- ato nivartatām eṣa
- nirbandhas tava niṣphalaḥ
- yatiṣyati bhavān kāle
- śreyasāṁ samupasthite
ataḥ—hereafter; nivartatām—just stop yourself; eṣaḥ—this; nirbandhaḥ—determination; tava—your; niṣphalaḥ—without any result; yatiṣyati—in the future you should try; bhavān—yourself; kāle—in due course of time; śreyasām—opportunities; samupasthite—being present.
For this reason, my dear boy, you should not endeavor for this; it will not be successful. It is better that you go home. When you are grown up, by the mercy of the Lord you will get a chance for these mystic performances. At that time you may execute this function.
Generally, a thoroughly trained person takes to spiritual perfection at the end of his life. According to the Vedic system, therefore, life is divided into four stages. In the beginning, one becomes a brahmacārī, a student who studies Vedic knowledge under the authoritative guidance of a spiritual master. He then becomes a householder and executes household duties according to the Vedic process. Then the householder becomes a vānaprastha, and gradually, when he is mature, he renounces household life and vānaprastha life also and takes to sannyāsa, completely devoting himself to devotional service.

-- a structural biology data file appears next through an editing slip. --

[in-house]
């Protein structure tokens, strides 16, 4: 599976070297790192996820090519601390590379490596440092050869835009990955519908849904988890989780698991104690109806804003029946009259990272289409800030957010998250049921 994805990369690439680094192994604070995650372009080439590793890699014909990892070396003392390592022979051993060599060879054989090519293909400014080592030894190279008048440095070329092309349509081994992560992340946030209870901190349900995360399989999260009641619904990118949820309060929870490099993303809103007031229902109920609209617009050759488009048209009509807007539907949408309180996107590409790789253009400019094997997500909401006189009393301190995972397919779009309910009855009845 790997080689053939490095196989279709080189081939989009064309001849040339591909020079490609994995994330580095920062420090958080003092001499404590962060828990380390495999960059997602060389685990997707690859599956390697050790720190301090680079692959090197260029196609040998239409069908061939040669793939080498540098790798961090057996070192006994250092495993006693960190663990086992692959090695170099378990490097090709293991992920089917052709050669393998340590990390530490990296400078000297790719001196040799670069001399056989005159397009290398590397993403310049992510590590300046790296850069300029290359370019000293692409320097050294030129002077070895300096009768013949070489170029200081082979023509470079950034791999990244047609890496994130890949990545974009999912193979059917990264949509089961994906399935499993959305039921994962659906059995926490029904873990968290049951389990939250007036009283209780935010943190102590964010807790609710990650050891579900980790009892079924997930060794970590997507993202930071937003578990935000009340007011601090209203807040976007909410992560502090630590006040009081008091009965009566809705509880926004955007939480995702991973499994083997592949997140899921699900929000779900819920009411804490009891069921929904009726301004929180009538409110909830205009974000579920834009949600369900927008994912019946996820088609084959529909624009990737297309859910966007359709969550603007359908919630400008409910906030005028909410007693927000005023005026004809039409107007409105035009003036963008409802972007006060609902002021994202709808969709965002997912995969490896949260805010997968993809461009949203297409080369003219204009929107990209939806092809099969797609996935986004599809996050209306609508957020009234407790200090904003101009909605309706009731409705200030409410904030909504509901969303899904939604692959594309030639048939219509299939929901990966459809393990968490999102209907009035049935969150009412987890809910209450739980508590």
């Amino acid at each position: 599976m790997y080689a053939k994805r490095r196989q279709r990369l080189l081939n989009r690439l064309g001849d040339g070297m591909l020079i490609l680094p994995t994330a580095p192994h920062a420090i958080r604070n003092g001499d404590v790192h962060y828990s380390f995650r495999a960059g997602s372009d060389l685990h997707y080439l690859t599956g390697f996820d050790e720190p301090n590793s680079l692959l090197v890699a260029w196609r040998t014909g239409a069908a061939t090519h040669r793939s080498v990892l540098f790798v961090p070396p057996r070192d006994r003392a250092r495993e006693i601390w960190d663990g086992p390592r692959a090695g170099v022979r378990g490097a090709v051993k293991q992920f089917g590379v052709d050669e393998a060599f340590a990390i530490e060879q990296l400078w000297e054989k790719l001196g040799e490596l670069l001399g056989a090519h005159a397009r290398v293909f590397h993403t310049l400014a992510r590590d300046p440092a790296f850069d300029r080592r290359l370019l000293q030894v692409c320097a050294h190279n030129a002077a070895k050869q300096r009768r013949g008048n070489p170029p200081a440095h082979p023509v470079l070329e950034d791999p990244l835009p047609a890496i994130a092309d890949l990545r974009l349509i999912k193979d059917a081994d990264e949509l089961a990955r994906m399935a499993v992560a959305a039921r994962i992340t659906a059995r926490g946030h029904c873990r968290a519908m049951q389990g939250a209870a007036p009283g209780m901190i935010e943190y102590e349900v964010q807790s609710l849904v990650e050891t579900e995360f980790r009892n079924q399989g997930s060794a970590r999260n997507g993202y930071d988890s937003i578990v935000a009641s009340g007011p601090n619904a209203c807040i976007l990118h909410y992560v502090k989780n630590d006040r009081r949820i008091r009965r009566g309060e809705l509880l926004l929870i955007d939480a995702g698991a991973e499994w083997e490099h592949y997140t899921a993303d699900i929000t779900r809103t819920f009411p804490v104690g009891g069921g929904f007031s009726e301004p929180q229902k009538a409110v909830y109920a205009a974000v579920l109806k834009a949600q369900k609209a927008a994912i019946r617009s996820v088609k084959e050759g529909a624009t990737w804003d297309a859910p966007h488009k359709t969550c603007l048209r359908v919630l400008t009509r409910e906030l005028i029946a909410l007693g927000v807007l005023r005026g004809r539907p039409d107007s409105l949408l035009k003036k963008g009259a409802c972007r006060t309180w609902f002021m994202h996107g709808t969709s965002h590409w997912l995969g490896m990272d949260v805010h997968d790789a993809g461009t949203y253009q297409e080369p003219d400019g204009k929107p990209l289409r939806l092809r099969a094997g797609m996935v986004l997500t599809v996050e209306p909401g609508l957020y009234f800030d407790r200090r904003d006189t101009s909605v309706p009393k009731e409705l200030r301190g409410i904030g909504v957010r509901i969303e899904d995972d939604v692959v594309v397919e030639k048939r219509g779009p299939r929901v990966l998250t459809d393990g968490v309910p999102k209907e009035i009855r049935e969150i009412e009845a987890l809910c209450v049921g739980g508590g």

Generally, people think that childhood is meant for enjoying life by engaging oneself in sports and play, youth is meant for enjoying the company of young girls, and when one becomes old, at the time of death, then he may try to execute devotional service or a mystic yoga process. But this conclusion is not for devotees who are actually serious. The great sage Nārada is instructing Dhruva Mahārāja just to test him. Actually, the direct order is that from any point of life one should begin rendering devotional service. But it is the duty of the spiritual master to test the disciple to see how seriously he desires to execute devotional service. Then he may be initiated.